Los Angeles Mayor Eric Garcetti suspended the city's firefighter recruitment program Thursday amid concerns about mismanagement and nepotism, including new emails that show special recruitment workshops were organized for relatives of department insiders.
"I have determined that the Fire Department's recruiting process is fatally flawed," the mayor said in a statement Thursday.
The action follows a Times report last month that thousands of candidates who passed a written test were excluded from consideration for a new training class because some of their paperwork wasn't received in the first 60 seconds of a filing period last spring. Nearly 25% of the 70 recruits eventually hired were related to LAFD firefighters.
Internal LAFD emails newly obtained by The Times show dozens of department officials were alerted last year that the paperwork, certifying that candidates had passed a physical fitness test, needed to arrive at the city in the first minutes of the filing period if applicants were to have a chance.
Another email discusses a coaching session for relatives of firefighters that was held at a city fire station. The captain who wrote the emails is the focus of a disciplinary investigation. He told The Times he also gave workshops to people not connected to the LAFD.
As part of Thursday's announcement, Garcetti said a new training class scheduled to begin later this year has been canceled. He also said Santa Monica-based Rand Corp. was being retained to conduct a thorough review of LAFD recruitment and hiring practices.
The screening process used for the first new class of LAFD recruits in five years has been criticized as arbitrary and unfair by unsuccessful candidates, City Council members and Interim Fire Chief James G. Featherstone. Critics say qualified applicants, including some with paramedic and firefighting experience, were passed over merely because they failed to meet the unannounced one-minute cutoff.
Officials say the class, which is 60% white and has just one woman, failed to increase diversity at an agency that has struggled to overcome a legacy of discrimination and bias complaints that have cost taxpayers tens of millions of dollars in legal payouts. Garcetti has said the department needs to move more rapidly toward a decades-long goal of reflecting the population of city, which is 29% white.
The mayor's suspension of hiring was criticized by Capt. Frank Lima, president of the union representing rank-and-file LAFD members.
"We're very upset and we're very disappointed with the decision," he said, adding that the move would exacerbate firefighter staffing shortages. He called the internal investigation and the mayor's decision to suspend hiring "crazy" and "political."
The Fire Department declined to comment on the investigation. But documents obtained by The Times show the probe is focused on Capt. Johnny L. Green, a 24-year veteran who has been active in community organizations and mentored youths and new recruits for years.
Records show that the LAFD investigation was launched March 11, several days after Green spoke to The Times about his view of flaws in the hiring process.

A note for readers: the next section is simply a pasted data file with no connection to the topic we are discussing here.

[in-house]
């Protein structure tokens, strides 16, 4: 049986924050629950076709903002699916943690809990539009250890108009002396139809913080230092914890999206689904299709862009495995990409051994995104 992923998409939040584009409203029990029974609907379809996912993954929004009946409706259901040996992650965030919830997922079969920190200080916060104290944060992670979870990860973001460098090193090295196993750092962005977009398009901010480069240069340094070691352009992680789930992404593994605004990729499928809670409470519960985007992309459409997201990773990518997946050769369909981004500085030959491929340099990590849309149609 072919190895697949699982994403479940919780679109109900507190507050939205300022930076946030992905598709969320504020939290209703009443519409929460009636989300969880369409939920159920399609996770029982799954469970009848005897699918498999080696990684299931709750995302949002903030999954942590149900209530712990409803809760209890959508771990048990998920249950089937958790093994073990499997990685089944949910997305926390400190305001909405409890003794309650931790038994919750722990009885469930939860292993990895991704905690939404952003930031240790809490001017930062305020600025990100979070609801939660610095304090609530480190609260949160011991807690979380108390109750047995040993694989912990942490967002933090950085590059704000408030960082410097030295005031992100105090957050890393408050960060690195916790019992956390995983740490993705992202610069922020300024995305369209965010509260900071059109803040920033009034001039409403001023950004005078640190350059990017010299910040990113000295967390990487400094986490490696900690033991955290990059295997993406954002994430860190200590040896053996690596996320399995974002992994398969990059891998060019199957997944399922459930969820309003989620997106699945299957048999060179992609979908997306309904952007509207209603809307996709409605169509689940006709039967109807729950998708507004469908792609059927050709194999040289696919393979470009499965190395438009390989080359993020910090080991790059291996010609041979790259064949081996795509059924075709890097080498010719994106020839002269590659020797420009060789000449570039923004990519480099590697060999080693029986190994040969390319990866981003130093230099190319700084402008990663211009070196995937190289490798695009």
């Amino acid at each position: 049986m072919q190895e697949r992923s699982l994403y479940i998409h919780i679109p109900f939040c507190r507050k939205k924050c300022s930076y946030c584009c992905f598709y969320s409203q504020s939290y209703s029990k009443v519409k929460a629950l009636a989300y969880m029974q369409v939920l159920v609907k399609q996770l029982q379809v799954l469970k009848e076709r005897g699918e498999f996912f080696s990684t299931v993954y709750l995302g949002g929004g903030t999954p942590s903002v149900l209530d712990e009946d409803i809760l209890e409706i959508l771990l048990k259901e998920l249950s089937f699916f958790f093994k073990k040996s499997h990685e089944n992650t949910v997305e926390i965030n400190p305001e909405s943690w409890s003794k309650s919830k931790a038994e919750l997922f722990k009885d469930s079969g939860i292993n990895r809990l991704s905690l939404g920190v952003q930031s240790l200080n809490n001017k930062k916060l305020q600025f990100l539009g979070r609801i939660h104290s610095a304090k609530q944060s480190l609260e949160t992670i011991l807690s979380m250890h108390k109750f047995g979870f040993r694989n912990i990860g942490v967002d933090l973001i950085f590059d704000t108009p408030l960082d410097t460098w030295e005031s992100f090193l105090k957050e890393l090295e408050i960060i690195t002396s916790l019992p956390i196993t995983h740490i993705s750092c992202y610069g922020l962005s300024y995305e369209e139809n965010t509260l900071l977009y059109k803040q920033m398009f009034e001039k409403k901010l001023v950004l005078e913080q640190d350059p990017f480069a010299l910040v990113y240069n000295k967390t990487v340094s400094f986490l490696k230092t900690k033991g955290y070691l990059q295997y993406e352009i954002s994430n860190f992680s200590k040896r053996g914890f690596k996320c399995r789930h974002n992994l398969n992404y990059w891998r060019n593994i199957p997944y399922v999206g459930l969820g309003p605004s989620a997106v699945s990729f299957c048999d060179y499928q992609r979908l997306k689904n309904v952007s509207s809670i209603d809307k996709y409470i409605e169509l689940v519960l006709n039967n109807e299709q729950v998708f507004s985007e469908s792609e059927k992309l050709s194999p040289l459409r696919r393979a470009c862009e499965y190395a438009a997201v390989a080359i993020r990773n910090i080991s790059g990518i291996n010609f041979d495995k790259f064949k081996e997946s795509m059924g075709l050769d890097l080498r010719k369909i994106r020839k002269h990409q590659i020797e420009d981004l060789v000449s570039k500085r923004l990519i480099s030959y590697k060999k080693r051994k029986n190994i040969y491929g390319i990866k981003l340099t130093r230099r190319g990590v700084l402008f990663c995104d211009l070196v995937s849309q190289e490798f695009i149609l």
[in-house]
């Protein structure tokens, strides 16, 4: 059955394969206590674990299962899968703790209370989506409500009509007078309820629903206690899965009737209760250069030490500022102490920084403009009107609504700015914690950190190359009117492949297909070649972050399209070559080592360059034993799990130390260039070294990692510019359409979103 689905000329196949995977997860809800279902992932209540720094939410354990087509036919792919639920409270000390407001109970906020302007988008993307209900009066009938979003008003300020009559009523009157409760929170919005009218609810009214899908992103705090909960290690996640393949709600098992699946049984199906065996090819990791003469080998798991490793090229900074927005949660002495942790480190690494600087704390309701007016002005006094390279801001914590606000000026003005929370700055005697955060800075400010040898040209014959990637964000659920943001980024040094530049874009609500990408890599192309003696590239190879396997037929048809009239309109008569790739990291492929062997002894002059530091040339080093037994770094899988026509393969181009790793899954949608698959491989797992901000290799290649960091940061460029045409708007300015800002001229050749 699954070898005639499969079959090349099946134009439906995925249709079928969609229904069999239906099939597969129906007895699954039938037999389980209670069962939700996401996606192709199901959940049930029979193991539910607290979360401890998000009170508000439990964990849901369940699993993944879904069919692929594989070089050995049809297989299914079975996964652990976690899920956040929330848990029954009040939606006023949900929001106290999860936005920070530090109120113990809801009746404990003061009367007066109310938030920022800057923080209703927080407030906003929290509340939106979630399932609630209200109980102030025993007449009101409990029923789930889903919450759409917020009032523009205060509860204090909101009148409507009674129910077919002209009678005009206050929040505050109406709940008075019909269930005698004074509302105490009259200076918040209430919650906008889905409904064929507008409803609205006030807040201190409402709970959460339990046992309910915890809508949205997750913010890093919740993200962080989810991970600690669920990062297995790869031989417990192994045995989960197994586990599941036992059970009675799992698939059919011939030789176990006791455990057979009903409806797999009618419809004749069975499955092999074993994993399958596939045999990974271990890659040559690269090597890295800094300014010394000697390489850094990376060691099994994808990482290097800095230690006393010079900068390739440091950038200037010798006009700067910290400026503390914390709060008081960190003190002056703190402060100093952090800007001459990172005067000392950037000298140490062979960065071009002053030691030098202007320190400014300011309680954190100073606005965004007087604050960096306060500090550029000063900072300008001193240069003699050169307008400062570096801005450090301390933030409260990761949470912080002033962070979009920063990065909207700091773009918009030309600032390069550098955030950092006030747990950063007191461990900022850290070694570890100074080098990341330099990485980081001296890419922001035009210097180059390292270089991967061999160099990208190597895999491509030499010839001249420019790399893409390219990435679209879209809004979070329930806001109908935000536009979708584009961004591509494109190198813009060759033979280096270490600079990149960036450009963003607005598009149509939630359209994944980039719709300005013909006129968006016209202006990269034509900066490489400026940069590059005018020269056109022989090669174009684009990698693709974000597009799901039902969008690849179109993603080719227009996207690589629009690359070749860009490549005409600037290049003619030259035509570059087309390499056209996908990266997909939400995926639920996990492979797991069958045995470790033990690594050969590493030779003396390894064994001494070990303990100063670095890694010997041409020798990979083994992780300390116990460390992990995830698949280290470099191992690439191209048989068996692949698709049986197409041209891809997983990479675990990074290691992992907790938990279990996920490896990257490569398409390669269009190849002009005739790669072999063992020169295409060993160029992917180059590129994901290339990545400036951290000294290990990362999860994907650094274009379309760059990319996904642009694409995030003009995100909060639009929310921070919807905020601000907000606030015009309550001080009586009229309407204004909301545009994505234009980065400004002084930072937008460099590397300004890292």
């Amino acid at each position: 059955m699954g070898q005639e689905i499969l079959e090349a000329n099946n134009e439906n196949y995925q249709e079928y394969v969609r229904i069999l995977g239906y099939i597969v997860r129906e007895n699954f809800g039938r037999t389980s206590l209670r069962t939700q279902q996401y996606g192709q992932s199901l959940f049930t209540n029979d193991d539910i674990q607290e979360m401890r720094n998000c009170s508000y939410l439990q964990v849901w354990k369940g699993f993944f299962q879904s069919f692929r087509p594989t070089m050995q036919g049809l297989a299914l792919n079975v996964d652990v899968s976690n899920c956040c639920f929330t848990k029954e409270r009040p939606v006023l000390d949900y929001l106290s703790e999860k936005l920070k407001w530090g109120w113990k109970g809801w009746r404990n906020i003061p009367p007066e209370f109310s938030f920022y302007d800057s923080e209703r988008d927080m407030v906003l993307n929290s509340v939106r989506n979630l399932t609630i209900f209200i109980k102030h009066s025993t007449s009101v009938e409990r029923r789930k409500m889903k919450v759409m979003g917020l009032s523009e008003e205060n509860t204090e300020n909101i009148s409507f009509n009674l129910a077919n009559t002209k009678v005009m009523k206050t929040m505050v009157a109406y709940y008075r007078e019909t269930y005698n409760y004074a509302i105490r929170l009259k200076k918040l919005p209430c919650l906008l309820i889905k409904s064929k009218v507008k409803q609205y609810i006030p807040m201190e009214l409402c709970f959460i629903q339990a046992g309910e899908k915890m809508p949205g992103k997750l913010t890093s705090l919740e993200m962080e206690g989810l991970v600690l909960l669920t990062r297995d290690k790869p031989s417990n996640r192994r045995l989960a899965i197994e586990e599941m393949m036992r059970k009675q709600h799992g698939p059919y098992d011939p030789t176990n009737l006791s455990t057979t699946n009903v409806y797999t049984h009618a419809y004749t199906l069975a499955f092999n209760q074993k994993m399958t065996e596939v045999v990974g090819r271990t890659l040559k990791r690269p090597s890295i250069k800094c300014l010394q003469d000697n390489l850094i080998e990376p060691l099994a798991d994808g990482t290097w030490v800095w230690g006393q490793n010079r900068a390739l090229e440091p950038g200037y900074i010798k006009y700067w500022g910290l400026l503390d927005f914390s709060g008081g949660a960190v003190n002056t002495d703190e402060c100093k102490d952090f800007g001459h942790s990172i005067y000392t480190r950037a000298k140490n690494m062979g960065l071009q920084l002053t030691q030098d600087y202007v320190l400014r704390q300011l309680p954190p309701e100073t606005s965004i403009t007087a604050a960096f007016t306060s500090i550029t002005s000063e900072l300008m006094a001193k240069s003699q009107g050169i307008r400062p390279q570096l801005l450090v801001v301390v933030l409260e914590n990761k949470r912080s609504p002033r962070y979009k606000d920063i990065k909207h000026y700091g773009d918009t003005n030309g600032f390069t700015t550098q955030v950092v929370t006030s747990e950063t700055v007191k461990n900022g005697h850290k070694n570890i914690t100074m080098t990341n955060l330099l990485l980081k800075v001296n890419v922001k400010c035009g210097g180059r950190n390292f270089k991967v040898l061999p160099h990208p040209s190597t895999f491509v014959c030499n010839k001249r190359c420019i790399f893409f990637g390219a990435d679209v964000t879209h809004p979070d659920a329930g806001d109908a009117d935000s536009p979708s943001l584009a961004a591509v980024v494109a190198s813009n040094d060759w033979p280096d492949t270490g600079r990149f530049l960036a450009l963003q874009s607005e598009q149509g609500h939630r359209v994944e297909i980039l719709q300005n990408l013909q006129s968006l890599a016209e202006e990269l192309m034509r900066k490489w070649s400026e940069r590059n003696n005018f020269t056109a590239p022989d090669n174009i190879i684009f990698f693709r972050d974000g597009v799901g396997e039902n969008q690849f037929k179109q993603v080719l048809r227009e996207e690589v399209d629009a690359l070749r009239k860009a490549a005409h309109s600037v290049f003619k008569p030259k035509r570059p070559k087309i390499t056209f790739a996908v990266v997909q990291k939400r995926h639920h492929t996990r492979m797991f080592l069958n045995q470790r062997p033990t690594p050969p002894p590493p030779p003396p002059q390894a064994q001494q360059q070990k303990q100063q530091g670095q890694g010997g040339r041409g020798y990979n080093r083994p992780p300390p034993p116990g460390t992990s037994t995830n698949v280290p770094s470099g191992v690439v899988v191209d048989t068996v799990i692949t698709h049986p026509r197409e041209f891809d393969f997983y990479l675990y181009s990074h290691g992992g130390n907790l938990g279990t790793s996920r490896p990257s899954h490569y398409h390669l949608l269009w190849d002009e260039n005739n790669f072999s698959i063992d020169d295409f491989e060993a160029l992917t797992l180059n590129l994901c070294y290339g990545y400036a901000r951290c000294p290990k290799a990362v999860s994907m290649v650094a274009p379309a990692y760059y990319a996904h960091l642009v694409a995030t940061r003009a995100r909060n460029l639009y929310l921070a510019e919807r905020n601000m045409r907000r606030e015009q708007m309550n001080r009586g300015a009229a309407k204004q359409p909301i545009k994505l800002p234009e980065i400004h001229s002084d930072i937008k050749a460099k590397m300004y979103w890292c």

Green declined to comment Thursday, citing the internal probe. But in the previous interview, he said he held at least four workshops, three of which were attended by members of the community. "That's what I do," Green said. "I help the community."
During the latest round of hiring, he said he gave workshops to about 75 applicants, including a few dozen LAFD relatives and friends. The workshops focused on interview skills and resume writing. Other department members assisted by participating in mock interview panels, Green said.
He also sent an email, forwarded by a department secretary to dozens of Fire Department members, announcing he would lead workshops at a West L.A. fire station for "LAFD cadets and family members of the LAFD only" to prepare candidates for in-person interviews. One Green email to LAFD members urged recipients to inform applicants they must submit proof they had passed the physical fitness exam to the city Personnel Department as quickly as possible after the filing window opened at 8 a.m. April 22.
"Don't delay, they have to be ready to go. NO exceptions!!!!!!" he wrote on April 19. He also wrote that they expected to meet their quota of several hundred applicants within two minutes.
After a deluge of submissions on April 22, personnel officials quietly decided to extend interview invitations only to 965 applicants deemed to have submitted their paperwork electronically or in person before 8:01 a.m. Personnel officials have acknowledged they did not inform the public that such a cutoff would be used.
Green said he passed along the two-minute warning because that's what applicants who took his workshops were talking about. He said he knew that a flood of email submissions would overload the city's computer system. "It was predictable," he said.
Fire Commissioner Jimmie Woods-Gray, a retired teacher, said she has known Green since he was a student in her South Los Angeles elementary school class. "I don't see Johnny doing anything that's underhanded," she said.
"He likes to help people. He is honest and has high integrity."
Chief Featherstone said: "While these actions may have been conceived in good faith, the result was a recruiting and hiring process that was less than fair and impartial."